June has marked gradual recovery in the retail sector with sales returning to growth and consumer spending showing smallest decline since the coronavirus lockdown.
Retail sales went up by 3.4 per cent year on year in June on a total basis, according to the BRC–KPMG Retail Sales Monitor, registering the first growth since the lockdown.
Separately, a Barclaycard report has shown consumer spending falling by 14.5 per cent year on year in June, which is the smallest decline since the lockdown began.
The increase in retail sales on a like for like basis excluding temporarily closed stores but including online sales has been 10.9 per cent.
“June finally saw a return to growth in total sales, primarily driven by online as a result of lockdown measures being eased and pent up demand being released,” commented Helen Dickinson, chief executive of British Retail Consortium (BRC).
“Despite footfall still being well below pre-coronavirus levels, average spend was up as consumers made the most of their occasional shopping trips.”
Food sales were in growth year-on-year for the month of June. Sales increased 7.3 per cent on a like for like basis and 3.8 per cent on a total basis over the three months to June.
“The continued warm weather and further easing of lockdown restrictions contributed to another month of high growth in sales for food and grocery retail,” said Susan Barratt, chief executive of IGD.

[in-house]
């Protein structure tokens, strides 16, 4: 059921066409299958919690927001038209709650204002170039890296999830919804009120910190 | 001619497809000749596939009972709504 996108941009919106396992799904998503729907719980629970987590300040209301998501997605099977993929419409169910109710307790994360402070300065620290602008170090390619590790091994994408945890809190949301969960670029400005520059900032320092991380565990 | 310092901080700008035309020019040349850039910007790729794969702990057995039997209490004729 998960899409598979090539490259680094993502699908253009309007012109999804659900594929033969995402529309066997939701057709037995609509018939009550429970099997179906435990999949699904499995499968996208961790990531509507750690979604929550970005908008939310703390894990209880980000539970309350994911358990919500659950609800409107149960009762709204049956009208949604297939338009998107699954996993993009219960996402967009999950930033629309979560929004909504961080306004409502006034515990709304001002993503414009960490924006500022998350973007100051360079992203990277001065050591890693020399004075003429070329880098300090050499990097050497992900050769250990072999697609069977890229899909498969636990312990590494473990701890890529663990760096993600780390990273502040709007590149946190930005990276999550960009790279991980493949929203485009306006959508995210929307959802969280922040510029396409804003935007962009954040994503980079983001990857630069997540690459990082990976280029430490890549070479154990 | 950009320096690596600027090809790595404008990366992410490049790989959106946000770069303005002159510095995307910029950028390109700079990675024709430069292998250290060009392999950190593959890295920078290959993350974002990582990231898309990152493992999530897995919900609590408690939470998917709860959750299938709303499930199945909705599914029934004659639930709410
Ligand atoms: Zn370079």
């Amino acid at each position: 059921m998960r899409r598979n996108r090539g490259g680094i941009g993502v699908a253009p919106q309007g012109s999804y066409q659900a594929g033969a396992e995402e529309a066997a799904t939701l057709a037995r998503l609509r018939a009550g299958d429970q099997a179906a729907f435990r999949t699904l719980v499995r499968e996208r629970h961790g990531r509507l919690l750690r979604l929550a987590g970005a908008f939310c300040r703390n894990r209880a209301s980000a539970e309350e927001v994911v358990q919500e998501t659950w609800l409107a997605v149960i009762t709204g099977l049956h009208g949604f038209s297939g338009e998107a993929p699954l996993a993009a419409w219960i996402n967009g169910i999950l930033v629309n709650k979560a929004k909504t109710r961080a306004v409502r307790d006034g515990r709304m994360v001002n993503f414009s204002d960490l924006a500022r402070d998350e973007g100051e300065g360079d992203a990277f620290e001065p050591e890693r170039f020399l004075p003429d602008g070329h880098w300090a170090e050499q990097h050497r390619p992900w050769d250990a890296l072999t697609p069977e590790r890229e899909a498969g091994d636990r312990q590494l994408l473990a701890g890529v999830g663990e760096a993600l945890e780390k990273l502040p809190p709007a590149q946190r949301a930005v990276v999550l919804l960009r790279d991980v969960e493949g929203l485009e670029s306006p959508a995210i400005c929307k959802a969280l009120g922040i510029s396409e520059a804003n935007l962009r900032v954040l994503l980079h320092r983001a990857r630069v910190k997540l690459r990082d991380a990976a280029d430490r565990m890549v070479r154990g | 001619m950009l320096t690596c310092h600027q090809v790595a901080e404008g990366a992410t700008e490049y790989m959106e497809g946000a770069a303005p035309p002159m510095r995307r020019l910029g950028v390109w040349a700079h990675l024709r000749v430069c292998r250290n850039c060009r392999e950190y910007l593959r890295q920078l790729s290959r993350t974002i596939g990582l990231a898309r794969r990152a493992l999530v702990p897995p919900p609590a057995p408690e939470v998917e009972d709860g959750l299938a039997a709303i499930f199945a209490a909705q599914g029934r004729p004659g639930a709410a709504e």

She said the sector is set to experience more competition for spending from July with more retail and out-of-home outlets now up and running.
Data from Barclaycard, which sees nearly half of the nation’s credit and debit card transactions, reveals that spending on essential items grew 6.6 per cent, bolstered by the highest increase in supermarket expenditure since the start of the year.
The supermarket category has seen a rise of 25.7 per cent. Online grocery spend also jumped significantly by 105.9 per cent year on year.
The June figure in essential spending is an improvement of 5.7 per cent compared to May, which saw a 0.9 per cent increase.
Non-essential spend fell 22.3 per cent, less sharply than in May, as the reopening of non-essential shops boosted consumer spending.
“While shoppers remain understandably cautious, slowly but surely Brits are starting to spend again,” said Esme Harwood, director at Barclaycard.
“It also seems shoppers are generally reassured by retailer efforts to take precautions and make their stores safer. As lockdown eases and Brits are encouraged to enjoy summer safely, it’s clear that people are making the most of a sense of normality again, with many of us travelling to see friends and family, eating al-fresco, and taking day trips.”
However, both reports indicate that the high street’s recovery may be a long one.
“Fashion sales haven’t rebounded quite as impressively though, despite reports of increased interest from those prepared to queue to enter stores,” commented Paul Martin, UK Head of Retail at KPMG.
“Retailers won’t be picking up where they left off and months of reduced or no sales will threaten the survival of many. The pandemic has significantly changed consumer behaviour, it’s therefore vital that routes to market and ways of working are adapted with that fact in mind.”
The Barclaycard report reveals that over half (56 per cent) of consumers continue to avoid the shops with 31 per cent admit to delaying shopping because of the fear of contracting or spreading the virus and 18 per cent say they are put off by crowds.
“The government must remain open to further action to boost consumer demand and should take steps to support with rent costs or the industry could suffer thousands of avoidable job losses,” Dickinson said.